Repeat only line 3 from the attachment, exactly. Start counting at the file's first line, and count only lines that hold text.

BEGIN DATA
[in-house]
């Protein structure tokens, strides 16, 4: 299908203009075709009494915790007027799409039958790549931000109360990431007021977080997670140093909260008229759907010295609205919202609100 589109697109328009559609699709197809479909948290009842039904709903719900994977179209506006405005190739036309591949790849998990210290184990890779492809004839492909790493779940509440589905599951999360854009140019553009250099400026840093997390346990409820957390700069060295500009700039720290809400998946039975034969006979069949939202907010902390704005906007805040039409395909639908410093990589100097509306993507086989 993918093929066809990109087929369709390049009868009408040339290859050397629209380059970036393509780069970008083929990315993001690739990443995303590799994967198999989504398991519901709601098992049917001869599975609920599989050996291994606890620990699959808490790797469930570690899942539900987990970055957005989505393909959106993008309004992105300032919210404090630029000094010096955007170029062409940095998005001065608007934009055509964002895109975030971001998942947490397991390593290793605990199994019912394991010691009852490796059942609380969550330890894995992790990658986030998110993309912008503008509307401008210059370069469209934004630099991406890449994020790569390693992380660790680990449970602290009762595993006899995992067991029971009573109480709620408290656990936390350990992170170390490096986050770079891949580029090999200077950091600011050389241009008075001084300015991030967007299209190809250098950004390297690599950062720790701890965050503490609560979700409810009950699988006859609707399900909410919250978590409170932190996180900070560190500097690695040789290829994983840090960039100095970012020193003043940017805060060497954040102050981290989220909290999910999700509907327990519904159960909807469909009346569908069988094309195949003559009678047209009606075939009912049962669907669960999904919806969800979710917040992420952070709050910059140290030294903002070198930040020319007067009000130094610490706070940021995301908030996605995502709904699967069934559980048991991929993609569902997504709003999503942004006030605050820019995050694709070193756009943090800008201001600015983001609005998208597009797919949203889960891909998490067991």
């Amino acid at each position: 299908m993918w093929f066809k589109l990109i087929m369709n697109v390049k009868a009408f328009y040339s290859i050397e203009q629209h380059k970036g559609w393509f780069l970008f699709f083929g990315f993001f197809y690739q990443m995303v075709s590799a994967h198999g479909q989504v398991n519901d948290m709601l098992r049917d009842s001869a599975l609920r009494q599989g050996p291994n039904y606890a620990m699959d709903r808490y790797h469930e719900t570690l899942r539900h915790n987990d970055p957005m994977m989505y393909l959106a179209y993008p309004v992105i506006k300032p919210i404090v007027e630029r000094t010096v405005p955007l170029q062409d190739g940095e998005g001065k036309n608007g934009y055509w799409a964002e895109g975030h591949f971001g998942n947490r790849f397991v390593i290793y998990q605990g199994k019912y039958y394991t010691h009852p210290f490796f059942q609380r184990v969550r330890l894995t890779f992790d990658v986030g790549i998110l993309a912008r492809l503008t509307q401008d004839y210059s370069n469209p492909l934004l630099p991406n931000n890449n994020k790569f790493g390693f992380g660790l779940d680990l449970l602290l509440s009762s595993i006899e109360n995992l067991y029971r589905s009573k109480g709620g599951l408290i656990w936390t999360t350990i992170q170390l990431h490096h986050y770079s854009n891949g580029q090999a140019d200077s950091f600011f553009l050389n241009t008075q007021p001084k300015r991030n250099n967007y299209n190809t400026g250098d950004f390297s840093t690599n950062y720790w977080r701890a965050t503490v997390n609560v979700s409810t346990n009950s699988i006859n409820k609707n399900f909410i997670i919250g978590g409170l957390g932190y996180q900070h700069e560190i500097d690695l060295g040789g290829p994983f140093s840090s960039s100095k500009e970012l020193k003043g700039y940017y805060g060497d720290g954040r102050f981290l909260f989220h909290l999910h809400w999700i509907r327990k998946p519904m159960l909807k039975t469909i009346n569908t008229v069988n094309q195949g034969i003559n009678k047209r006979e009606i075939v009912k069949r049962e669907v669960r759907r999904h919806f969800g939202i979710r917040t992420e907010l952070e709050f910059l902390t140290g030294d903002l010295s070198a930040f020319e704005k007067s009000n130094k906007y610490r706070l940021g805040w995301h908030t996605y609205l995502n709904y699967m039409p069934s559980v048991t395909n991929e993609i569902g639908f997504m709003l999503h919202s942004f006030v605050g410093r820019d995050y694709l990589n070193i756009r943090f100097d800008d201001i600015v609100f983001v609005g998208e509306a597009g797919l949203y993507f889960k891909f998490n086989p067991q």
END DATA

């Amino acid at each position: 299908m993918w093929f066809k589109l990109i087929m369709n697109v390049k009868a009408f328009y040339s290859i050397e203009q629209h380059k970036g559609w393509f780069l970008f699709f083929g990315f993001f197809y690739q990443m995303v075709s590799a994967h198999g479909q989504v398991n519901d948290m709601l098992r049917d009842s001869a599975l609920r009494q599989g050996p291994n039904y606890a620990m699959d709903r808490y790797h469930e719900t570690l899942r539900h915790n987990d970055p957005m994977m989505y393909l959106a179209y993008p309004v992105i506006k300032p919210i404090v007027e630029r000094t010096v405005p955007l170029q062409d190739g940095e998005g001065k036309n608007g934009y055509w799409a964002e895109g975030h591949f971001g998942n947490r790849f397991v390593i290793y998990q605990g199994k019912y039958y394991t010691h009852p210290f490796f059942q609380r184990v969550r330890l894995t890779f992790d990658v986030g790549i998110l993309a912008r492809l503008t509307q401008d004839y210059s370069n469209p492909l934004l630099p991406n931000n890449n994020k790569f790493g390693f992380g660790l779940d680990l449970l602290l509440s009762s595993i006899e109360n995992l067991y029971r589905s009573k109480g709620g599951l408290i656990w936390t999360t350990i992170q170390l990431h490096h986050y770079s854009n891949g580029q090999a140019d200077s950091f600011f553009l050389n241009t008075q007021p001084k300015r991030n250099n967007y299209n190809t400026g250098d950004f390297s840093t690599n950062y720790w977080r701890a965050t503490v997390n609560v979700s409810t346990n009950s699988i006859n409820k609707n399900f909410i997670i919250g978590g409170l957390g932190y996180q900070h700069e560190i500097d690695l060295g040789g290829p994983f140093s840090s960039s100095k500009e970012l020193k003043g700039y940017y805060g060497d720290g954040r102050f981290l909260f989220h909290l999910h809400w999700i509907r327990k998946p519904m159960l909807k039975t469909i009346n569908t008229v069988n094309q195949g034969i003559n009678k047209r006979e009606i075939v009912k069949r049962e669907v669960r759907r999904h919806f969800g939202i979710r917040t992420e907010l952070e709050f910059l902390t140290g030294d903002l010295s070198a930040f020319e704005k007067s009000n130094k906007y610490r706070l940021g805040w995301h908030t996605y609205l995502n709904y699967m039409p069934s559980v048991t395909n991929e993609i569902g639908f997504m709003l999503h919202s942004f006030v605050g410093r820019d995050y694709l990589n070193i756009r943090f100097d800008d201001i600015v609100f983001v609005g998208e509306a597009g797919l949203y993507f889960k891909f998490n086989p067991q």